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they could stay in power. but they seem to have forgotten about the eight—year limit. since then, the devastating impact of covid on thailand's tourism—dependent economy and general prayuth's irascible and authoritarian leadership style have cost him a lot of support. 0n—and—off street protests have paralysed parts of the capital, bangkok. general prayuth's even faced rebellions by fractions of his own party. so we're seeing, i think, more dissatisfaction, frustration, being expressed outside parliament, because parliament is under the control of the pro—prayuth parties. so outside parliament, you will see more protests, most likely. so, will the former army commander actually lose hisjob? probably not. the constitutional court, whose judges were appointed under him, has consistently ruled in his favour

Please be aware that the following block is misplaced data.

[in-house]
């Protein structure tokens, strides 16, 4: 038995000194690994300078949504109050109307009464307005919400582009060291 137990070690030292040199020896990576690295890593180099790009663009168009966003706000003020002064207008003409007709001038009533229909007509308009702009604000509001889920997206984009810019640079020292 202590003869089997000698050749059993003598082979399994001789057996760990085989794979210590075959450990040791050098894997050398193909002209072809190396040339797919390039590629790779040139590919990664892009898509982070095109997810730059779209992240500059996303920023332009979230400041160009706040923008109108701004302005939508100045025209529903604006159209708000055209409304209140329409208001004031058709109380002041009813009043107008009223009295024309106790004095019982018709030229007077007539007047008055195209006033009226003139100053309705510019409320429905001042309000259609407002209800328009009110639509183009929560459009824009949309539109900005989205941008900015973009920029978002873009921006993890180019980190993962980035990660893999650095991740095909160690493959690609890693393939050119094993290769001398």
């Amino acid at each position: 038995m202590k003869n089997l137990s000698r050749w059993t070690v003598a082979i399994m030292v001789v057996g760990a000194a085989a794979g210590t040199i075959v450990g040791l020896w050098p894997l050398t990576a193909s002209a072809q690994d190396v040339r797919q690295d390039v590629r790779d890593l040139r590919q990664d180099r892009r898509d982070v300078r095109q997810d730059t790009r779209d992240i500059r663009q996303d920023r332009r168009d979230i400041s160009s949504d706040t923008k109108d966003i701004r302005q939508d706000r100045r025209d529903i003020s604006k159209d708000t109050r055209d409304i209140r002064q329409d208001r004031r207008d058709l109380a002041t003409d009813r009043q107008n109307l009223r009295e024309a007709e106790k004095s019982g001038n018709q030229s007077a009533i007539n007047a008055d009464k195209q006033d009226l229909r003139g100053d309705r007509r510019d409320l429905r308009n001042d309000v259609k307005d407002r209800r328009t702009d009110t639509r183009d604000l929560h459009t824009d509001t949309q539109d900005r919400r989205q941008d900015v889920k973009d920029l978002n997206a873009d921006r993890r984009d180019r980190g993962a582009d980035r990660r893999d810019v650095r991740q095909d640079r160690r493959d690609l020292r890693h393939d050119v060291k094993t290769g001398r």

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and will probably do so again. but this suspension may be a hint that his authority is waning. another election must be held here within six months, and general prayuth no longer looks like much of a vote—winner. jonathan head, bbc news, bangkok. if you want to get in touch with me on any of the stories you've seen so far on newsday, whatjonathan was reporting about in thailand, you can reach me on twitter. i'm @bbckarishma you're watching newsday on the bbc. still to come on the programme: a success for conservation after this tiny endangered baby elephant was born at a british zoo. he's the first african—american to win the presidential nomination of a major party, and he accepts exactly 45 years ago